US military resumes operations against ISIS in Iraq

Iraq’s parliament has pushed for the removal of US forces after the killing of Qassem Suleimani

Military vehicles of U.S. soldiers are seen at Ain al-Asad air base in Anbar province, Iraq January 13, 2020. REUTERS/John Davison
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The US military is resuming operations against ISIS militants in Iraq and is working to restart training of Iraqi forces, US officials said on Wednesday.

The move comes despite deep divisions over the American drone strike that killed a senior Iranian commander in Baghdad and the resulting missile attacks by Iran on Iraqi bases housing US forces.

One official said some joint operations between US and Iraqi forces have already begun, but there are not yet as many as before. The official said details are still being worked out to restore the training of Iraqi forces, but that could happen relatively soon.

Relations with Iraq were fractured after the US launched a drone strike near Baghdad’s international airport on January 3 that killed Iranian General Qassem Suleimani.

The Iraqi parliament later voted to expel US forces from the country and Prime Minister Adel Abdul-Mahdi asked Washington to work out a road map for a troop withdrawal.

The US flatly rejected that request and has not moved to pull the more than 5,000 troops out.

One official said military leaders have discussed the resumption of operations with the Iraqis, but it’s not clear who was involved in those talks or whether Iraqi government leaders are publicly endorsing the move.

Iraqi leaders were angry about the American drone strike and the retaliatory attacks by Iran. Iranian missiles struck Al Asad Air Base last week, and hit near another base, but warnings sounded and no one was killed or injured.

Iraq officials, however, called the US strike that killed Suleimani an unacceptable breach of Iraqi sovereignty. That strike also killed Abu Mahdi Al Muhandis, the deputy commander of Iran-backed militias known as the Popular Mobilisation Forces.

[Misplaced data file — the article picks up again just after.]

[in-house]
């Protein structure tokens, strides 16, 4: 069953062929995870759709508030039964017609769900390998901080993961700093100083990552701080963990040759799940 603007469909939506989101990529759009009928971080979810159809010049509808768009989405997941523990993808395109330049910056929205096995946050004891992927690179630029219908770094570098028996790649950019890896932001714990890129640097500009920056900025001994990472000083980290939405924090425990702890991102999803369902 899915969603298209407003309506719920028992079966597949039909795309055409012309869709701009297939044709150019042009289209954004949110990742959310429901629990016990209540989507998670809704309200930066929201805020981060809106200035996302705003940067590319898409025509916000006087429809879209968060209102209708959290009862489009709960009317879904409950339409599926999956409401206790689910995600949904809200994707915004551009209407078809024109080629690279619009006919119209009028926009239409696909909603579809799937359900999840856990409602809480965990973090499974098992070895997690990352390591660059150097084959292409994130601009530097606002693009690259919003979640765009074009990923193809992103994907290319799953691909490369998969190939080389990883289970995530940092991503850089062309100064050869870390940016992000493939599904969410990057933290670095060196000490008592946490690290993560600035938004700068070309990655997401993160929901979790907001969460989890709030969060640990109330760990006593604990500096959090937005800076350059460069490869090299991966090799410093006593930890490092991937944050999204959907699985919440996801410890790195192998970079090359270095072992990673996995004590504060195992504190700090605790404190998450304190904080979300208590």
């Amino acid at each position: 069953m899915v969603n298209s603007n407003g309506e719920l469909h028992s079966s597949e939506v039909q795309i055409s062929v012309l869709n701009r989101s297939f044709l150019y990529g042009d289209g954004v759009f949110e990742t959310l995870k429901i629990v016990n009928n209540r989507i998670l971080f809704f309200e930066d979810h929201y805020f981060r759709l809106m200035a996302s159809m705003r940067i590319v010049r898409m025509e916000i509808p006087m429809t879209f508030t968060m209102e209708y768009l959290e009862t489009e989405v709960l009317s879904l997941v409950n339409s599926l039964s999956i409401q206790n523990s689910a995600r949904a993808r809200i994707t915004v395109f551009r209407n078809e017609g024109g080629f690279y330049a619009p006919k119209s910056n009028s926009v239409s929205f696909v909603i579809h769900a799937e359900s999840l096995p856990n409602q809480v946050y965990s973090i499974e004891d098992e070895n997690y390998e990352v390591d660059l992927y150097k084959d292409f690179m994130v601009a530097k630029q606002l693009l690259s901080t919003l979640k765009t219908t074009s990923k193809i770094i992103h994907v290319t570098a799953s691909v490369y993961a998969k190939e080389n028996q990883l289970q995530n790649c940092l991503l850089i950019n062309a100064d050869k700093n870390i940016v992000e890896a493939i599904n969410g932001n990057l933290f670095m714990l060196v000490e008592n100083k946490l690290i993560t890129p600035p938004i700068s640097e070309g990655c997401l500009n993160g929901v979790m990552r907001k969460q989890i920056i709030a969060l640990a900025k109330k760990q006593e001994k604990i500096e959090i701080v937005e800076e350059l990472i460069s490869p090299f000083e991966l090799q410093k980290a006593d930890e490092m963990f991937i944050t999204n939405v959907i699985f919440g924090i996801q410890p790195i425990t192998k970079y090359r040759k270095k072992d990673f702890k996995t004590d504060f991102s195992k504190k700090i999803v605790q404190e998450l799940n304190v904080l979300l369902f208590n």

Thousands of anti-government protesters turned out in Baghdad and southern Iraq, with many calling for both the US and Iran to leave their country.

US officials, including Secretary of State Mike Pompeo, dismissed the calls for American troops to leave, saying the forces are critical to the fight against ISIS.

“We are happy to continue the conversation with the Iraqis about what the right structure is,” Mr Pompeo said during one White House appearance last week.

Tensions in Iraq had been spiking since late December, when a rocket attack at a base in northern Iraq killed an American contractor. The US blamed Iran-backed fighters and quickly struck back. American airstrikes targeted Iranian-backed militia at five sites in Iraq and Syria, including weapons depots and command and control bases.

Over New Year’s, hundreds of Iran-backed militiamen attacked the highly fortified American embassy compound in Baghdad.

The Pentagon deployed hundreds of additional troops to the region, and scaled back military operations and training inside Iraq.

US officials have said they believe Iraq is also interested in resuming the training, which has been going on since 2015, after ISIS began taking control of large swaths of Iraq and Syria. More details, including increased security for U.S. and coalition forces, are still being discussed.